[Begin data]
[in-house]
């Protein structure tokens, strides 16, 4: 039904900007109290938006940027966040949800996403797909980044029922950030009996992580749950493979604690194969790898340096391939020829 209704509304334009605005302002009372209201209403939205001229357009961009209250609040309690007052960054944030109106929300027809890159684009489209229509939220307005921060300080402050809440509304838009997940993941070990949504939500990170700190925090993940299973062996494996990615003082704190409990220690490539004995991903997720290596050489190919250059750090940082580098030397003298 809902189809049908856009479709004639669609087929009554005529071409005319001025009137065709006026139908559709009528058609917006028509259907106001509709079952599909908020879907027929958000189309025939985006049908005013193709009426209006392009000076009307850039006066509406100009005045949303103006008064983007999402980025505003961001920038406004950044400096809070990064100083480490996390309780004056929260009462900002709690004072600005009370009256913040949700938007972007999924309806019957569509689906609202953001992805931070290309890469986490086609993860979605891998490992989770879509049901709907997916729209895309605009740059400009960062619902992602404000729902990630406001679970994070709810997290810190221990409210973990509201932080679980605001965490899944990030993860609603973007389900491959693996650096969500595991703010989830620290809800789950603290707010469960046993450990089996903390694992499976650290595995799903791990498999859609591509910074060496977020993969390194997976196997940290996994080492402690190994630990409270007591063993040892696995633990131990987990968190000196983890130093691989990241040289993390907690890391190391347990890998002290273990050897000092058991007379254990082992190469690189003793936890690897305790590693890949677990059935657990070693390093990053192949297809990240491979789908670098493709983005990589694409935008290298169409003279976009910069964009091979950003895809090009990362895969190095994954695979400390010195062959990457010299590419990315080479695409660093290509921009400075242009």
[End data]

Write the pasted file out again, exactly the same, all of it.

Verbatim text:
[in-house]
């Protein structure tokens, strides 16, 4: 039904900007109290938006940027966040949800996403797909980044029922950030009996992580749950493979604690194969790898340096391939020829 209704509304334009605005302002009372209201209403939205001229357009961009209250609040309690007052960054944030109106929300027809890159684009489209229509939220307005921060300080402050809440509304838009997940993941070990949504939500990170700190925090993940299973062996494996990615003082704190409990220690490539004995991903997720290596050489190919250059750090940082580098030397003298 809902189809049908856009479709004639669609087929009554005529071409005319001025009137065709006026139908559709009528058609917006028509259907106001509709079952599909908020879907027929958000189309025939985006049908005013193709009426209006392009000076009307850039006066509406100009005045949303103006008064983007999402980025505003961001920038406004950044400096809070990064100083480490996390309780004056929260009462900002709690004072600005009370009256913040949700938007972007999924309806019957569509689906609202953001992805931070290309890469986490086609993860979605891998490992989770879509049901709907997916729209895309605009740059400009960062619902992602404000729902990630406001679970994070709810997290810190221990409210973990509201932080679980605001965490899944990030993860609603973007389900491959693996650096969500595991703010989830620290809800789950603290707010469960046993450990089996903390694992499976650290595995799903791990498999859609591509910074060496977020993969390194997976196997940290996994080492402690190994630990409270007591063993040892696995633990131990987990968190000196983890130093691989990241040289993390907690890391190391347990890998002290273990050897000092058991007379254990082992190469690189003793936890690897305790590693890949677990059935657990070693390093990053192949297809990240491979789908670098493709983005990589694409935008290298169409003279976009910069964009091979950003895809090009990362895969190095994954695979400390010195062959990457010299590419990315080479695409660093290509921009400075242009």